I was also paid a visit this week by a guy from the organisation who set up my placement, who wants me to help out with his after school club - ATPE (Association Tout Pour les Enfants). Aside from being less than impressed at him turning up in only my 4th week, with not much time to go (he said sorry, he'd been too busy to come and see me), I went along on Wednesday and it was actually really fun. The kids are lovely and Moise (pronounced like Morris but without the 'r's), the leader, is so good with the kids. He feels really strongly about children's rights as well and a good hour was spent making the kids memorise the 10 principle rights of the Convention on the Rights of the Child - a subject clearly totally up my street! So I'm hoping to at least make a bit of an impact there since I don't feel I'm making much of one at school.
On my days off from school, aside from catching up on sleep, laundry and room cleaning(!), I went to visit my friend Helena at her volunteer placement, a place called Empire des Enfants. It's a place for street children to sleep, learn, and pretty much have fun. It's a really great place that does a lot of good, and I have to say, it's somewhere I'd much rather be working. Street children is a real problem here, with the streets littered with children begging for money (which also links back to education not being compulsory here) and so there's a lot of scope to really make a difference.
Then on Wednesday, after studying the online bus timetable and asking the nice bus conductor to tell me when to get off, I went to visit the British Council office in Dakar. Having worked in the London office for 5 months before coming here, it really was so nice to be in a familiar environment. Unfortunately, the scope of the BC's programmes isn't as wide as I'd hoped here, and so I couldn't get some literature on international links for my school here. However, after mentioning to the assistant there that I used to work for BC London, he sent me through to the offices to speak with one of the project managers. She was so nice and when it turned out that she lives near me, gave me her home number and said I could call anytime whilst I'm here. And she told me of an event happening at one of the high schools in the suburbs celebrating their Connecting Classrooms link with Malawi and Leeds. She said I could go along, and, going on a whim, said I would! I went on Saturday and aside from confusing the BC Director of the Dakar office, who had no idea who I was and why I was there (she warmed up later though and was v nice!), I had a really good time. The school were so welcoming and happy that I wanted to see their displays, that I felt quite ashamed for writing off much of Senegal's population on the basis of the people you can encounter in Dakar - it's nice to be reminded that not everyone is trying to get into your purse/pants!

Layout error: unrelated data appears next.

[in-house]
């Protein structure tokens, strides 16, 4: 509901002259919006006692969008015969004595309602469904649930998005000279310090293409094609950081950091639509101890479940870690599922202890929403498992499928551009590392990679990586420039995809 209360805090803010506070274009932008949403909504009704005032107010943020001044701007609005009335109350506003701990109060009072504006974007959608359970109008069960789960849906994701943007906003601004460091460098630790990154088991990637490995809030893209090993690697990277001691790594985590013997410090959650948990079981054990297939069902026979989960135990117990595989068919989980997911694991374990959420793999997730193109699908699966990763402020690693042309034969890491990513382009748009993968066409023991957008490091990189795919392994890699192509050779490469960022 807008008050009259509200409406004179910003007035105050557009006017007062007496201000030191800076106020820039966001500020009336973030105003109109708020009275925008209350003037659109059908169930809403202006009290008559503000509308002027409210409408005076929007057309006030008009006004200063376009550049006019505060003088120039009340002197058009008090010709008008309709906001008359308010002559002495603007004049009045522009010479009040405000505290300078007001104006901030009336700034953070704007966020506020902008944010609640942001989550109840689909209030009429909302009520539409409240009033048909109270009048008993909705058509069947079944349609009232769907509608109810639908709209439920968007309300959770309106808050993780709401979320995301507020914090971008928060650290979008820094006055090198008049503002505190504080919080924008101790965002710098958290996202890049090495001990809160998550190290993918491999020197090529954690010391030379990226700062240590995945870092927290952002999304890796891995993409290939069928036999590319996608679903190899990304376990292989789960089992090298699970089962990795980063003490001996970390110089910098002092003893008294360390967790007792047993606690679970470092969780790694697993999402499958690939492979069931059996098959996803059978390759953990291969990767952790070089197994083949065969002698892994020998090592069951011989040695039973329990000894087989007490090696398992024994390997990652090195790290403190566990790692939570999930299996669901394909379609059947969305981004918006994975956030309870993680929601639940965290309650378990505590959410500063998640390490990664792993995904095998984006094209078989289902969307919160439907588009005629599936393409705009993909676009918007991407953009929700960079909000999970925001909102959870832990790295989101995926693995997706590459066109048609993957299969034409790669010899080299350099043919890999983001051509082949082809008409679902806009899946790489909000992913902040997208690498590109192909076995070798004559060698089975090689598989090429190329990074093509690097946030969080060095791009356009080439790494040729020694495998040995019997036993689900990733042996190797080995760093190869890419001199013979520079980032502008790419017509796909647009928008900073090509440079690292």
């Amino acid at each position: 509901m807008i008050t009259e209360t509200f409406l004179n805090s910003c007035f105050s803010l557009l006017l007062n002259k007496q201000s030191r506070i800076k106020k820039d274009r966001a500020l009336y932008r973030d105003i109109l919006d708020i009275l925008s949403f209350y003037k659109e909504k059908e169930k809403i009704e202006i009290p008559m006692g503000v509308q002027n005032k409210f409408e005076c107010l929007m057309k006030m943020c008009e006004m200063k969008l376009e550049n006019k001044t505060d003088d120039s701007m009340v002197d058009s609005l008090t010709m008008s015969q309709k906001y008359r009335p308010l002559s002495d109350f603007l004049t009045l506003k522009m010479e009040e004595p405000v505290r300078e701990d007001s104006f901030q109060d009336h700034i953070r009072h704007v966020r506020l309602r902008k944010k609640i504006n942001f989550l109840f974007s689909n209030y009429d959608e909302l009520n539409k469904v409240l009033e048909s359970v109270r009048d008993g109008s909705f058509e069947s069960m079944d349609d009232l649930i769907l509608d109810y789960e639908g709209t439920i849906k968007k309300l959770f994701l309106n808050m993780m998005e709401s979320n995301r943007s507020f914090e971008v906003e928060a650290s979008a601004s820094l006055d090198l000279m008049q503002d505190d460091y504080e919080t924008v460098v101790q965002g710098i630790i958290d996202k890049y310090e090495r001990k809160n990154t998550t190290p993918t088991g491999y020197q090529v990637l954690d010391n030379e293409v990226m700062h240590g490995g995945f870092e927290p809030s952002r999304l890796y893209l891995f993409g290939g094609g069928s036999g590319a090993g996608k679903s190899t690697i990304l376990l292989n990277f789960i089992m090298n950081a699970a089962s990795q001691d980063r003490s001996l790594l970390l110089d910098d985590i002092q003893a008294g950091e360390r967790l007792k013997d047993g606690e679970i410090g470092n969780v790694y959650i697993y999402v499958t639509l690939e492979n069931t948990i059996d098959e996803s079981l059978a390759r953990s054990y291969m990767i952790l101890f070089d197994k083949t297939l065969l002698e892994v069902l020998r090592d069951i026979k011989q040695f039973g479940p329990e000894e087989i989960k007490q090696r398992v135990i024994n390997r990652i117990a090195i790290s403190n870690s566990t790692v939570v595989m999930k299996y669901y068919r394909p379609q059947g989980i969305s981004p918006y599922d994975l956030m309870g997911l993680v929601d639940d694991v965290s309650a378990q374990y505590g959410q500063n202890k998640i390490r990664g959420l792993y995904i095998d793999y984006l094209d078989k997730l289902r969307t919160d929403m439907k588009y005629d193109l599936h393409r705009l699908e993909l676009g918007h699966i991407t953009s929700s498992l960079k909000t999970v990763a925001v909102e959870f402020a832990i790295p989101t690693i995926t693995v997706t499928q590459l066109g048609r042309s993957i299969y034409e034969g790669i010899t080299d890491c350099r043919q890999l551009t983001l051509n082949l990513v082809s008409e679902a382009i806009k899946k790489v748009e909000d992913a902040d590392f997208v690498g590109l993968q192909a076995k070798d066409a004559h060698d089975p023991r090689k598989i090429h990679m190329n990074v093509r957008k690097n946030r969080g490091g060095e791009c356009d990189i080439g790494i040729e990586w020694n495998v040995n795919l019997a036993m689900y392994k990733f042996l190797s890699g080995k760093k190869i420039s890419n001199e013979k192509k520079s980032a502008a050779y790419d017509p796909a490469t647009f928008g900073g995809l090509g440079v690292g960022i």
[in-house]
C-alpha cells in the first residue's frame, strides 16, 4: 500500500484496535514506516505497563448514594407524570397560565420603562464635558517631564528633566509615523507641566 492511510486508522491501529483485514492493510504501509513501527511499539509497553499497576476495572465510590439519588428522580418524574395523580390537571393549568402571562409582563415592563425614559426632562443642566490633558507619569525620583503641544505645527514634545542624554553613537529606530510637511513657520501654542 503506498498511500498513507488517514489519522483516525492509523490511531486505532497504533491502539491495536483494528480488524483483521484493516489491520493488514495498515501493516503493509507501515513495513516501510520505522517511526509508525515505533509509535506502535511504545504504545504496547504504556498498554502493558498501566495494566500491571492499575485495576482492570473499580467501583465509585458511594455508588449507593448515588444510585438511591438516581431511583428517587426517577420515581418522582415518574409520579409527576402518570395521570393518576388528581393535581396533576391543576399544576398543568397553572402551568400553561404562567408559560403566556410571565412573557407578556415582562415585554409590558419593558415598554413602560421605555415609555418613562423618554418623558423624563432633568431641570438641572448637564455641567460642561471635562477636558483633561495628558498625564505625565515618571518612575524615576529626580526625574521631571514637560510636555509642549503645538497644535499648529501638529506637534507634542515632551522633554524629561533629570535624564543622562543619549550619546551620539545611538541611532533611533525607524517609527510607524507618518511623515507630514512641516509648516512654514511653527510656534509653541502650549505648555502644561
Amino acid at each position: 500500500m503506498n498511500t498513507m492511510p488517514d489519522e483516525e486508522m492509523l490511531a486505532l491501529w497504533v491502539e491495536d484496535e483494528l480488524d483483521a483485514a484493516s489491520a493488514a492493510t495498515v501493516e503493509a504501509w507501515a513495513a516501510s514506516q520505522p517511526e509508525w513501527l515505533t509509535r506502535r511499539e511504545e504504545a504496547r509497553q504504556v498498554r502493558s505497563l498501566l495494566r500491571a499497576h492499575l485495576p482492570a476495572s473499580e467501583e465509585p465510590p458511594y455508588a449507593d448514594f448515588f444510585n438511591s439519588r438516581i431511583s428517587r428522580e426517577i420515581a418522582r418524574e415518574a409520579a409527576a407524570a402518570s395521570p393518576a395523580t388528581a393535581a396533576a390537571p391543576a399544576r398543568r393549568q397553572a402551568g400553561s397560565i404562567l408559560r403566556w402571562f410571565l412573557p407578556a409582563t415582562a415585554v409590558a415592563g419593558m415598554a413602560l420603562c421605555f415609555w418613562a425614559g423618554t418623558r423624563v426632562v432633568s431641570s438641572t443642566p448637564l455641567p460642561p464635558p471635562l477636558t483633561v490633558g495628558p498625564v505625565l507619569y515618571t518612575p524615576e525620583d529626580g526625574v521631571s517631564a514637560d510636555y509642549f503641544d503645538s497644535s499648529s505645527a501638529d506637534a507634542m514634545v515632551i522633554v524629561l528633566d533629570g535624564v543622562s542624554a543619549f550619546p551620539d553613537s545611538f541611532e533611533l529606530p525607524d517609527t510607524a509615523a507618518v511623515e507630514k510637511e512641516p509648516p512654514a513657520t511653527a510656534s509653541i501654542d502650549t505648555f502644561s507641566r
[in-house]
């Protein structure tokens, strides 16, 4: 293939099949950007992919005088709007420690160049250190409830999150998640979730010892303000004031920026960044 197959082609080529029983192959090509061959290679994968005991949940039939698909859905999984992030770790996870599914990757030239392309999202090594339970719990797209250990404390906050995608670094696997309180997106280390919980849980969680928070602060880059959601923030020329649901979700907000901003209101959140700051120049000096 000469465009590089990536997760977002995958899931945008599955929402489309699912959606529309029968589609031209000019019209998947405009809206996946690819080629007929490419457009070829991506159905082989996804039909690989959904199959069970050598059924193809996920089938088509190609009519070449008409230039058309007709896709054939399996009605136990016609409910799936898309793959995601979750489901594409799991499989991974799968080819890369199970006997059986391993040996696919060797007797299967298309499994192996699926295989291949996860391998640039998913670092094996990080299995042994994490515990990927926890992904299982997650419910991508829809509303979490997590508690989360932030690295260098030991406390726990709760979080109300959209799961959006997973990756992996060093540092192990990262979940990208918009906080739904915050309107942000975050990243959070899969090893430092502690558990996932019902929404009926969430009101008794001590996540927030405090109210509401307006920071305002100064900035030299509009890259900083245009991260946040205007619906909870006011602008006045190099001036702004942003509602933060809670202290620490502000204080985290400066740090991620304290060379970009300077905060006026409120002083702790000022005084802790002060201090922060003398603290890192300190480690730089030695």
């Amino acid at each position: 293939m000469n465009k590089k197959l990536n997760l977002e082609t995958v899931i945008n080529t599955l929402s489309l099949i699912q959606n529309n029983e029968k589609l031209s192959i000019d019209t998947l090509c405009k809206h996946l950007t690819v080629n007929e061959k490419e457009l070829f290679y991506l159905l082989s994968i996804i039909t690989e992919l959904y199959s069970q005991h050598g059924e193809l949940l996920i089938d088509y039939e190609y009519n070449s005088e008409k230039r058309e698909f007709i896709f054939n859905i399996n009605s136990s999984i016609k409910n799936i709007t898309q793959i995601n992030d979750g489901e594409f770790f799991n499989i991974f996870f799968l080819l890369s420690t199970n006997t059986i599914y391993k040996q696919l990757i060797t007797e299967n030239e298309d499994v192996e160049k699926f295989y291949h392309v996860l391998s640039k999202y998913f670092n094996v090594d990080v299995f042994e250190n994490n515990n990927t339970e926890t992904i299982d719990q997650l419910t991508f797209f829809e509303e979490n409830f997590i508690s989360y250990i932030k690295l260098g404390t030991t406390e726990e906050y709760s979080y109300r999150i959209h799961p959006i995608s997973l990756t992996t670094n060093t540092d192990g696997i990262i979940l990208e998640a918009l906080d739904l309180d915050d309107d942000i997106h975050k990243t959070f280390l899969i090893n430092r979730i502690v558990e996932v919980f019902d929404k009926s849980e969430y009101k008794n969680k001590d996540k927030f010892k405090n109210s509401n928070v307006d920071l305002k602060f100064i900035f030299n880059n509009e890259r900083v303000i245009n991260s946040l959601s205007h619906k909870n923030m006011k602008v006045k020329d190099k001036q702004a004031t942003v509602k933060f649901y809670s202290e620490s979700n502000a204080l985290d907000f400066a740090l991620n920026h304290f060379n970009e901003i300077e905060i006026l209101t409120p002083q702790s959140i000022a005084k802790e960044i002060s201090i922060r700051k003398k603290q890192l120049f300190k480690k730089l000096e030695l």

The journey there also involved a 30 minute comedy journey in a taxi, with a guy who insisted that even though I had a husband, I still needed a Senegalese husband as well, as to "coucher tout seul" is not good. This kind of joking I could handle, but you will have noticed that I've this week upgraded my fiancé to my husband. Whilst it's not an entirely convincing lie, I've decided that if I'm going to have to lie, I might as well go the whole hog!
Nightlife this week has been pretty fun. Helena and I, and some other volunteers, went to a bar called Just 4 U a few times this week. It's pricey for Dakar but nothing compared to London prices, so we had a nice time. It was so good to have a glass of wine having not drunk anything for a month! Then last night (Saturday), we went on to a beach party happening at the diving centre in town (Oceanium) that had a really good international crowd. It's crazy, sometimes you can feel like the only foreigner in Dakar, and yet here there were hundreds of French/Belgian/Canadian/Moroccan/American people there - I think they must all hide during the week. It was really fun though. Nightlife here doesn't really get going until 1-2am and unfortunately I only lasted until 3:30. Still, was good to go out, speak english (woo!) and drink/dance for a night.
Today, after sleeping off last night, Helena and I ventured to Ile de Madeleine, an island/national park off the coast. We had a great day, clambering over rocks, seeing random birds (birdspotting is a big thing in Senegal!) and generally chilling at the beautiful lagoon there. I hopefully topped up my tan a bit as well :) Unfortunately, whilst wading through the lagoon to get to a nice looking spot of beach across the way, one of my flip flop straps broke. Having nothing to keep the shoe in place, I had to resort to sporting a rather fetching freezer bag/hairclip arrangement on my foot on the way home, but I don't think too many people noticed. Still, a good day!
Next weekend is Helena and I's trip down the coast to see some lovely beaches, and generally have a 'proper holiday weekend', so I'm quite excited about that. In the mean time though I'll be teaching Senegalese children how to conjugate english verbs - fun fun fun.